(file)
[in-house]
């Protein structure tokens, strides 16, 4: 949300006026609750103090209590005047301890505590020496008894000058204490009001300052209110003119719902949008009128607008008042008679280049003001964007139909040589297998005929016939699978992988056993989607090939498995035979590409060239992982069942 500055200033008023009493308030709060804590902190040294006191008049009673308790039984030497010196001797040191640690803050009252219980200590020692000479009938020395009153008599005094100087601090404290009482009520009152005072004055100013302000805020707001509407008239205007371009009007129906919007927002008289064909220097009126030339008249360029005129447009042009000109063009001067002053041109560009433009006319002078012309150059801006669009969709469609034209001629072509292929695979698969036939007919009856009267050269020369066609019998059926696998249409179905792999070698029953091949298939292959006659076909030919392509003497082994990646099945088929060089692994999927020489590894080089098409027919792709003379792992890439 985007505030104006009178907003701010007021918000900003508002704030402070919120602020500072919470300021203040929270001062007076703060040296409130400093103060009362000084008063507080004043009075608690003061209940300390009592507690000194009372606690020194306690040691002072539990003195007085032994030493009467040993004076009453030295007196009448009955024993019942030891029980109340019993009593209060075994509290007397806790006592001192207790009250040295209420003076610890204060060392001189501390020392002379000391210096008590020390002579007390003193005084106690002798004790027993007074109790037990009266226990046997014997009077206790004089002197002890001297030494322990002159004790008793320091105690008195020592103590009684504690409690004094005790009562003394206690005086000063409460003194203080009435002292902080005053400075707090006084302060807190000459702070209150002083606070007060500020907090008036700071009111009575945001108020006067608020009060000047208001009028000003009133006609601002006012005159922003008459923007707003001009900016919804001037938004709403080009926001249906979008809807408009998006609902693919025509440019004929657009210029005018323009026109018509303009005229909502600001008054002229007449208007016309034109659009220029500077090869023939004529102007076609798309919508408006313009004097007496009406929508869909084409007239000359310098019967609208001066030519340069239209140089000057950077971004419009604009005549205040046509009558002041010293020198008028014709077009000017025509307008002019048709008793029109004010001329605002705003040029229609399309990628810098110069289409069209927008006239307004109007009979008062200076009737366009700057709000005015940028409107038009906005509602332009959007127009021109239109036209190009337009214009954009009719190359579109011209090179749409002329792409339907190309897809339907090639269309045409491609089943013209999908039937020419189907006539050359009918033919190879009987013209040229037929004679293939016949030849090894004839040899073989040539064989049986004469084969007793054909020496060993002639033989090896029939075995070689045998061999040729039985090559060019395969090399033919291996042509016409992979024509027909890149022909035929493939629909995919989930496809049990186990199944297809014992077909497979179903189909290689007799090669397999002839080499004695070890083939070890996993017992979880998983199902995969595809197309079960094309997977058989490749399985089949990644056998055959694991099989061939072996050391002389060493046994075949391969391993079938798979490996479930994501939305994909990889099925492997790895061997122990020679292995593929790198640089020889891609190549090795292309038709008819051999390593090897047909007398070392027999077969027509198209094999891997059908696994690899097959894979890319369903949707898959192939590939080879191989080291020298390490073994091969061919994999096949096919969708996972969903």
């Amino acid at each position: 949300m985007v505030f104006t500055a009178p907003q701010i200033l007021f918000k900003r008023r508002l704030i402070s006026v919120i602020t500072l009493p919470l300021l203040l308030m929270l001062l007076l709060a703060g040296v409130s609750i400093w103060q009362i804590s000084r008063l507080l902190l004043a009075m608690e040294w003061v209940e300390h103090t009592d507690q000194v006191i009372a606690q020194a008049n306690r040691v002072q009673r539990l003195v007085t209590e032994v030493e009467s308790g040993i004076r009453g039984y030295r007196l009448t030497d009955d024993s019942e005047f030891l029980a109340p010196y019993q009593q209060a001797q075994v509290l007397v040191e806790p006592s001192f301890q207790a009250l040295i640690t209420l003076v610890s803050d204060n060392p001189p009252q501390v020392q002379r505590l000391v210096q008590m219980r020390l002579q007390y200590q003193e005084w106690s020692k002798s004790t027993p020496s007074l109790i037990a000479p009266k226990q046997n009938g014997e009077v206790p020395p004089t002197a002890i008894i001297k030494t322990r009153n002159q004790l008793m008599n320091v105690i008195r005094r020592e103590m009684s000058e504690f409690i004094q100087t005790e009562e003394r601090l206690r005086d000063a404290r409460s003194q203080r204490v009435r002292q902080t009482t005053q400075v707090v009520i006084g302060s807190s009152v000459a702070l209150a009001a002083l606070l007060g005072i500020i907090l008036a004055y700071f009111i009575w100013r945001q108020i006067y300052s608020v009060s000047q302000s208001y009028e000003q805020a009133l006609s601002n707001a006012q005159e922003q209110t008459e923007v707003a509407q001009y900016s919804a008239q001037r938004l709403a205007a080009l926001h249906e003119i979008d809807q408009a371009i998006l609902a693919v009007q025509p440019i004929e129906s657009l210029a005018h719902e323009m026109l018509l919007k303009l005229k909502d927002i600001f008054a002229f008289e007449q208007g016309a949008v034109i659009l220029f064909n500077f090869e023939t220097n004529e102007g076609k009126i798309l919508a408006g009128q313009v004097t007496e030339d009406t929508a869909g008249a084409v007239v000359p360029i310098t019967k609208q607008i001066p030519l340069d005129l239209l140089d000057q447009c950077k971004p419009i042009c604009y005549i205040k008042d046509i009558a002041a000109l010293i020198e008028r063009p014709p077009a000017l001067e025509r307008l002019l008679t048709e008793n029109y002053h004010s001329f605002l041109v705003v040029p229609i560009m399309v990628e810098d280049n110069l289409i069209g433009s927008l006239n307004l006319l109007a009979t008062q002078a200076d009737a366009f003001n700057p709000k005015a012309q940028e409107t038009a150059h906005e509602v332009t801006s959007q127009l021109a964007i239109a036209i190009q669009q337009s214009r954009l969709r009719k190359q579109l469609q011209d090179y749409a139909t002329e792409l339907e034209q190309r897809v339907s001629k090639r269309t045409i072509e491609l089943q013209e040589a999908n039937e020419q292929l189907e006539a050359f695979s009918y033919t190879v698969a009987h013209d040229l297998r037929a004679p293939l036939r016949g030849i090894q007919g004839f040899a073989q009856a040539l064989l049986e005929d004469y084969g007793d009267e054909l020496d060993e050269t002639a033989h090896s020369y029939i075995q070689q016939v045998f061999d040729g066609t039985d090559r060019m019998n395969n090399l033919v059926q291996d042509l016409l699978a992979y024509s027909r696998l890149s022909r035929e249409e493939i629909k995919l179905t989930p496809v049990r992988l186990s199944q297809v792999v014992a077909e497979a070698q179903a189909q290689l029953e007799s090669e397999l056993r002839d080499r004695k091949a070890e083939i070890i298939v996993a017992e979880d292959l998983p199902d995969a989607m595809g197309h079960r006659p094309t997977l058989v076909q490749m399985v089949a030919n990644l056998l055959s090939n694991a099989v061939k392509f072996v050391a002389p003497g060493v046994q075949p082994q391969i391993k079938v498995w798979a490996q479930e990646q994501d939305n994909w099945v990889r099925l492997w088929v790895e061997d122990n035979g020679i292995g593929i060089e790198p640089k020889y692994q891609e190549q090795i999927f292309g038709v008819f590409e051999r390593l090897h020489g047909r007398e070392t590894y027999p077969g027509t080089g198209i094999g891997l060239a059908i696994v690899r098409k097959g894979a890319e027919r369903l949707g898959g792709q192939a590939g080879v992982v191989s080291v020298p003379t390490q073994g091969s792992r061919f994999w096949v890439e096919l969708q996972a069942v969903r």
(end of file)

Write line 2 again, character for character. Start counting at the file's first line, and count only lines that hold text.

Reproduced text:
């Protein structure tokens, strides 16, 4: 949300006026609750103090209590005047301890505590020496008894000058204490009001300052209110003119719902949008009128607008008042008679280049003001964007139909040589297998005929016939699978992988056993989607090939498995035979590409060239992982069942 500055200033008023009493308030709060804590902190040294006191008049009673308790039984030497010196001797040191640690803050009252219980200590020692000479009938020395009153008599005094100087601090404290009482009520009152005072004055100013302000805020707001509407008239205007371009009007129906919007927002008289064909220097009126030339008249360029005129447009042009000109063009001067002053041109560009433009006319002078012309150059801006669009969709469609034209001629072509292929695979698969036939007919009856009267050269020369066609019998059926696998249409179905792999070698029953091949298939292959006659076909030919392509003497082994990646099945088929060089692994999927020489590894080089098409027919792709003379792992890439 985007505030104006009178907003701010007021918000900003508002704030402070919120602020500072919470300021203040929270001062007076703060040296409130400093103060009362000084008063507080004043009075608690003061209940300390009592507690000194009372606690020194306690040691002072539990003195007085032994030493009467040993004076009453030295007196009448009955024993019942030891029980109340019993009593209060075994509290007397806790006592001192207790009250040295209420003076610890204060060392001189501390020392002379000391210096008590020390002579007390003193005084106690002798004790027993007074109790037990009266226990046997014997009077206790004089002197002890001297030494322990002159004790008793320091105690008195020592103590009684504690409690004094005790009562003394206690005086000063409460003194203080009435002292902080005053400075707090006084302060807190000459702070209150002083606070007060500020907090008036700071009111009575945001108020006067608020009060000047208001009028000003009133006609601002006012005159922003008459923007707003001009900016919804001037938004709403080009926001249906979008809807408009998006609902693919025509440019004929657009210029005018323009026109018509303009005229909502600001008054002229007449208007016309034109659009220029500077090869023939004529102007076609798309919508408006313009004097007496009406929508869909084409007239000359310098019967609208001066030519340069239209140089000057950077971004419009604009005549205040046509009558002041010293020198008028014709077009000017025509307008002019048709008793029109004010001329605002705003040029229609399309990628810098110069289409069209927008006239307004109007009979008062200076009737366009700057709000005015940028409107038009906005509602332009959007127009021109239109036209190009337009214009954009009719190359579109011209090179749409002329792409339907190309897809339907090639269309045409491609089943013209999908039937020419189907006539050359009918033919190879009987013209040229037929004679293939016949030849090894004839040899073989040539064989049986004469084969007793054909020496060993002639033989090896029939075995070689045998061999040729039985090559060019395969090399033919291996042509016409992979024509027909890149022909035929493939629909995919989930496809049990186990199944297809014992077909497979179903189909290689007799090669397999002839080499004695070890083939070890996993017992979880998983199902995969595809197309079960094309997977058989490749399985089949990644056998055959694991099989061939072996050391002389060493046994075949391969391993079938798979490996479930994501939305994909990889099925492997790895061997122990020679292995593929790198640089020889891609190549090795292309038709008819051999390593090897047909007398070392027999077969027509198209094999891997059908696994690899097959894979890319369903949707898959192939590939080879191989080291020298390490073994091969061919994999096949096919969708996972969903």